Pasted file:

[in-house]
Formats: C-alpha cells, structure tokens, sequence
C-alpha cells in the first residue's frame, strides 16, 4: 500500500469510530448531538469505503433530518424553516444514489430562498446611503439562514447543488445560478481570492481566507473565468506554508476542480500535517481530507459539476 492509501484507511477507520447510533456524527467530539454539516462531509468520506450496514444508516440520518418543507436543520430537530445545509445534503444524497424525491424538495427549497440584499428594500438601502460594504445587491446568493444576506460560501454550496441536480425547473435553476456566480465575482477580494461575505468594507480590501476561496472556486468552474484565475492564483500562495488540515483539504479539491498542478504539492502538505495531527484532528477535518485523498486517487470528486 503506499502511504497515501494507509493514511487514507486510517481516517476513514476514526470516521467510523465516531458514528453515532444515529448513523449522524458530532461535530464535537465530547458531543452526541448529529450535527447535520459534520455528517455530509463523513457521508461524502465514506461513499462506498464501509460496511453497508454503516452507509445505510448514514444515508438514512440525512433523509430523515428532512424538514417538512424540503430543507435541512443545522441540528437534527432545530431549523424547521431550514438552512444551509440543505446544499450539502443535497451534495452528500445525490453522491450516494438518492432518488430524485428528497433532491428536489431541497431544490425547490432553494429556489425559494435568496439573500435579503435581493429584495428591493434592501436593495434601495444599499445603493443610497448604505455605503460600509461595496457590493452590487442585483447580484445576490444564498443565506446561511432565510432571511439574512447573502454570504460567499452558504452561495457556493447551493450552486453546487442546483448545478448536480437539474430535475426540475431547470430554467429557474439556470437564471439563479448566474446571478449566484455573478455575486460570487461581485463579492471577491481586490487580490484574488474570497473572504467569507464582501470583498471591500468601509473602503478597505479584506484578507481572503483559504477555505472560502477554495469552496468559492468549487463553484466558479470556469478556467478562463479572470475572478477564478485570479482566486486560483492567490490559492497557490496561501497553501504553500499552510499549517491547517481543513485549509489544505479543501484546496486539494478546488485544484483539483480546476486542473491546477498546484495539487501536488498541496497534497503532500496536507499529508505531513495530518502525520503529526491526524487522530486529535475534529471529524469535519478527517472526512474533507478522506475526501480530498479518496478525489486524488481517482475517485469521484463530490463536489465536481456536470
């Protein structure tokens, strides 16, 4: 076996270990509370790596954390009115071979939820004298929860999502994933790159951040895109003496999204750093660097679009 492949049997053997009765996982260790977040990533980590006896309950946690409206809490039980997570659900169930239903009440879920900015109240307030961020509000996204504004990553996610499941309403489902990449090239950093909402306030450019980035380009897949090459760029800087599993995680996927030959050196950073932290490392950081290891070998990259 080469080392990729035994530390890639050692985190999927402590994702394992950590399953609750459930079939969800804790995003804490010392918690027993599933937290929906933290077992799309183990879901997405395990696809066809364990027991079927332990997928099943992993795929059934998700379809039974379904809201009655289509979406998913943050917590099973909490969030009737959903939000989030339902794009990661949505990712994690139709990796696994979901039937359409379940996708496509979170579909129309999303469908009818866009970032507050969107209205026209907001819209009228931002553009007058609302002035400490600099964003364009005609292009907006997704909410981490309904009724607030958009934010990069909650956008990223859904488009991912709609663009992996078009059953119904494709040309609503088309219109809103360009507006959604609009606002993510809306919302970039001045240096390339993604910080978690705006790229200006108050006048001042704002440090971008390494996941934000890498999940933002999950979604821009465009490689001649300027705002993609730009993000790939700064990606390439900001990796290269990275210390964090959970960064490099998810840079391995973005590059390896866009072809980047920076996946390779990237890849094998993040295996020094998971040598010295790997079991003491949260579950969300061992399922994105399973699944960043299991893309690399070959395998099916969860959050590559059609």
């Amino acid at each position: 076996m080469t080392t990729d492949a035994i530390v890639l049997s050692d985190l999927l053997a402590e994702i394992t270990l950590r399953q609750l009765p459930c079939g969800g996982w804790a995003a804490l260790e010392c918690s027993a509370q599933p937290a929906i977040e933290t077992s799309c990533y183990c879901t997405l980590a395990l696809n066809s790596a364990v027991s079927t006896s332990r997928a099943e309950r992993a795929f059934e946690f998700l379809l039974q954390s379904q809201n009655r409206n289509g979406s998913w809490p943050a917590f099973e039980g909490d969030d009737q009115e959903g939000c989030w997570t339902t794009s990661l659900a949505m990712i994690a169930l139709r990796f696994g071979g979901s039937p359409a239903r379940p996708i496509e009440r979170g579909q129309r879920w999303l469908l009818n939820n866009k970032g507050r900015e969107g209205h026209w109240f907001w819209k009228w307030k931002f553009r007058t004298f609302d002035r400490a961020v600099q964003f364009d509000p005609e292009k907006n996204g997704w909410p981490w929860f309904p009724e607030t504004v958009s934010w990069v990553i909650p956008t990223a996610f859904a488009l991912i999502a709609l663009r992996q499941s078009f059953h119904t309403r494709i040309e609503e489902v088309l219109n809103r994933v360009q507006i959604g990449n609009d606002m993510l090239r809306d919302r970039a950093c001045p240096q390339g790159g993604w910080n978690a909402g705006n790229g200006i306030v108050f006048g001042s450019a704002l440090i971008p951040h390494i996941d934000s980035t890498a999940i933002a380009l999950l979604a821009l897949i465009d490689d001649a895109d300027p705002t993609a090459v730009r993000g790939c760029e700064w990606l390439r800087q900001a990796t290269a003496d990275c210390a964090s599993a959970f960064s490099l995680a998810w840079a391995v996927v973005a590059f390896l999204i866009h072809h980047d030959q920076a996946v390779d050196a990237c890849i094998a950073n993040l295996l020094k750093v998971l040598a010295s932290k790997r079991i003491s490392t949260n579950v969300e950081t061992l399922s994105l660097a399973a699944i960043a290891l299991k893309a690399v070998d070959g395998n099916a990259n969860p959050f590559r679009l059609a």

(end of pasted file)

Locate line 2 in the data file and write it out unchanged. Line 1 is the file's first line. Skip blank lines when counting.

Formats: C-alpha cells, structure tokens, sequence